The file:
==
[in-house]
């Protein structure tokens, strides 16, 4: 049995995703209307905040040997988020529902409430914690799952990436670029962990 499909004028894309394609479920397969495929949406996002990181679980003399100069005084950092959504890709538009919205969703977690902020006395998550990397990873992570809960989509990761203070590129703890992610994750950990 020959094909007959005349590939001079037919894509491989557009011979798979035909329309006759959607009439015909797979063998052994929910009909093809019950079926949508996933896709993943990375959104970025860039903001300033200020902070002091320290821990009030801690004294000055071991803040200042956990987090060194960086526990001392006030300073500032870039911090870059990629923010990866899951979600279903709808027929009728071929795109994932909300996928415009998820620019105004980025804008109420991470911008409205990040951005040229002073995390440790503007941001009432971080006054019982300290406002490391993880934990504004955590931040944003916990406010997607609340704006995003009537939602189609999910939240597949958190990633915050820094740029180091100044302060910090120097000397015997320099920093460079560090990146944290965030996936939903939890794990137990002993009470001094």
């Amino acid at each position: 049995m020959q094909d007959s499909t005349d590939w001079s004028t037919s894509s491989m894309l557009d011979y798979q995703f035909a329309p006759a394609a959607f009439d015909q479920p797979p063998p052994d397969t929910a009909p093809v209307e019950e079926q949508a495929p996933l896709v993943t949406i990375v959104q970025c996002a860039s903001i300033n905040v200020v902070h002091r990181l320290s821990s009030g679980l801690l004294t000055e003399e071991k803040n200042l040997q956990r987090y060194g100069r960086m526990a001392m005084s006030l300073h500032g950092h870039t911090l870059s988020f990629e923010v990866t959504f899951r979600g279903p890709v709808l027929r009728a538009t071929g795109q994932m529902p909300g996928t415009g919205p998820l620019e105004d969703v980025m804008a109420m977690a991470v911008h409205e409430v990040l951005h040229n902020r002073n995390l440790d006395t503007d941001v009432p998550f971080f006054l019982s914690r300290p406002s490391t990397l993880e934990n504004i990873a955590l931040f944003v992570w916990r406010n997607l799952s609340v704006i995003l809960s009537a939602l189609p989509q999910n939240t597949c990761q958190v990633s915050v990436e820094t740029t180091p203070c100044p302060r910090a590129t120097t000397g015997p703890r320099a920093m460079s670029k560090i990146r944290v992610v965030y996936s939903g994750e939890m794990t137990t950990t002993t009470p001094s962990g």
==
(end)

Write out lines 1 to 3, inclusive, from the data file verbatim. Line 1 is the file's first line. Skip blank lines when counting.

[in-house]
């Protein structure tokens, strides 16, 4: 049995995703209307905040040997988020529902409430914690799952990436670029962990 499909004028894309394609479920397969495929949406996002990181679980003399100069005084950092959504890709538009919205969703977690902020006395998550990397990873992570809960989509990761203070590129703890992610994750950990 020959094909007959005349590939001079037919894509491989557009011979798979035909329309006759959607009439015909797979063998052994929910009909093809019950079926949508996933896709993943990375959104970025860039903001300033200020902070002091320290821990009030801690004294000055071991803040200042956990987090060194960086526990001392006030300073500032870039911090870059990629923010990866899951979600279903709808027929009728071929795109994932909300996928415009998820620019105004980025804008109420991470911008409205990040951005040229002073995390440790503007941001009432971080006054019982300290406002490391993880934990504004955590931040944003916990406010997607609340704006995003009537939602189609999910939240597949958190990633915050820094740029180091100044302060910090120097000397015997320099920093460079560090990146944290965030996936939903939890794990137990002993009470001094």
């Amino acid at each position: 049995m020959q094909d007959s499909t005349d590939w001079s004028t037919s894509s491989m894309l557009d011979y798979q995703f035909a329309p006759a394609a959607f009439d015909q479920p797979p063998p052994d397969t929910a009909p093809v209307e019950e079926q949508a495929p996933l896709v993943t949406i990375v959104q970025c996002a860039s903001i300033n905040v200020v902070h002091r990181l320290s821990s009030g679980l801690l004294t000055e003399e071991k803040n200042l040997q956990r987090y060194g100069r960086m526990a001392m005084s006030l300073h500032g950092h870039t911090l870059s988020f990629e923010v990866t959504f899951r979600g279903p890709v709808l027929r009728a538009t071929g795109q994932m529902p909300g996928t415009g919205p998820l620019e105004d969703v980025m804008a109420m977690a991470v911008h409205e409430v990040l951005h040229n902020r002073n995390l440790d006395t503007d941001v009432p998550f971080f006054l019982s914690r300290p406002s490391t990397l993880e934990n504004i990873a955590l931040f944003v992570w916990r406010n997607l799952s609340v704006i995003l809960s009537a939602l189609p989509q999910n939240t597949c990761q958190v990633s915050v990436e820094t740029t180091p203070c100044p302060r910090a590129t120097t000397g015997p703890r320099a920093m460079s670029k560090i990146r944290v992610v965030y996936s939903g994750e939890m794990t137990t950990t002993t009470p001094s962990g």